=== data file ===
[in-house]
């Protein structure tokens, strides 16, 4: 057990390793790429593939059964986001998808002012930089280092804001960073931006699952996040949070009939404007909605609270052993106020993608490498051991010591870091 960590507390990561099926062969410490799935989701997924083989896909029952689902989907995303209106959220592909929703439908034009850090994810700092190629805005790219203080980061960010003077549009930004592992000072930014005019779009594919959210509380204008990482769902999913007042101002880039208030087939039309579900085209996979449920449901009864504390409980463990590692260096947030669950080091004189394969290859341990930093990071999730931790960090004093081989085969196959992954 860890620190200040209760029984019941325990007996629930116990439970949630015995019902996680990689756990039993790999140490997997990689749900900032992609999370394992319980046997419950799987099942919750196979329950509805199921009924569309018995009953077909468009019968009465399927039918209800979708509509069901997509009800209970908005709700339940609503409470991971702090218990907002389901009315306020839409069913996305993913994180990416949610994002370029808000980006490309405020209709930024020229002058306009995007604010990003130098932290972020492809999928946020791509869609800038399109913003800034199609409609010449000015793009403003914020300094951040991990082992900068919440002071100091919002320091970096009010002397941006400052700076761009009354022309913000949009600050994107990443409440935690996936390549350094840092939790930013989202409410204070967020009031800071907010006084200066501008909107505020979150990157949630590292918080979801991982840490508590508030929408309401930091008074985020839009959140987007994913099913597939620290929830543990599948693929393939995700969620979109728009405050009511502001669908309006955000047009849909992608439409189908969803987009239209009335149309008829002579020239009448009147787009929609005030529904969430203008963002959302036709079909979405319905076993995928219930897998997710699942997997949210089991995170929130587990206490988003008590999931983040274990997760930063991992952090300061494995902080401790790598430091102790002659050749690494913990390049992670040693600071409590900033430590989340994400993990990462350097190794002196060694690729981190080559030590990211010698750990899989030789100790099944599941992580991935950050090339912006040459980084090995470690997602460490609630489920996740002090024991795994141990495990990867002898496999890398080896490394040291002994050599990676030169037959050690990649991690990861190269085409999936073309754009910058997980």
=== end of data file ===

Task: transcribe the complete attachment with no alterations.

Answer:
[in-house]
């Protein structure tokens, strides 16, 4: 057990390793790429593939059964986001998808002012930089280092804001960073931006699952996040949070009939404007909605609270052993106020993608490498051991010591870091 960590507390990561099926062969410490799935989701997924083989896909029952689902989907995303209106959220592909929703439908034009850090994810700092190629805005790219203080980061960010003077549009930004592992000072930014005019779009594919959210509380204008990482769902999913007042101002880039208030087939039309579900085209996979449920449901009864504390409980463990590692260096947030669950080091004189394969290859341990930093990071999730931790960090004093081989085969196959992954 860890620190200040209760029984019941325990007996629930116990439970949630015995019902996680990689756990039993790999140490997997990689749900900032992609999370394992319980046997419950799987099942919750196979329950509805199921009924569309018995009953077909468009019968009465399927039918209800979708509509069901997509009800209970908005709700339940609503409470991971702090218990907002389901009315306020839409069913996305993913994180990416949610994002370029808000980006490309405020209709930024020229002058306009995007604010990003130098932290972020492809999928946020791509869609800038399109913003800034199609409609010449000015793009403003914020300094951040991990082992900068919440002071100091919002320091970096009010002397941006400052700076761009009354022309913000949009600050994107990443409440935690996936390549350094840092939790930013989202409410204070967020009031800071907010006084200066501008909107505020979150990157949630590292918080979801991982840490508590508030929408309401930091008074985020839009959140987007994913099913597939620290929830543990599948693929393939995700969620979109728009405050009511502001669908309006955000047009849909992608439409189908969803987009239209009335149309008829002579020239009448009147787009929609005030529904969430203008963002959302036709079909979405319905076993995928219930897998997710699942997997949210089991995170929130587990206490988003008590999931983040274990997760930063991992952090300061494995902080401790790598430091102790002659050749690494913990390049992670040693600071409590900033430590989340994400993990990462350097190794002196060694690729981190080559030590990211010698750990899989030789100790099944599941992580991935950050090339912006040459980084090995470690997602460490609630489920996740002090024991795994141990495990990867002898496999890398080896490394040291002994050599990676030169037959050690990649991690990861190269085409999936073309754009910058997980």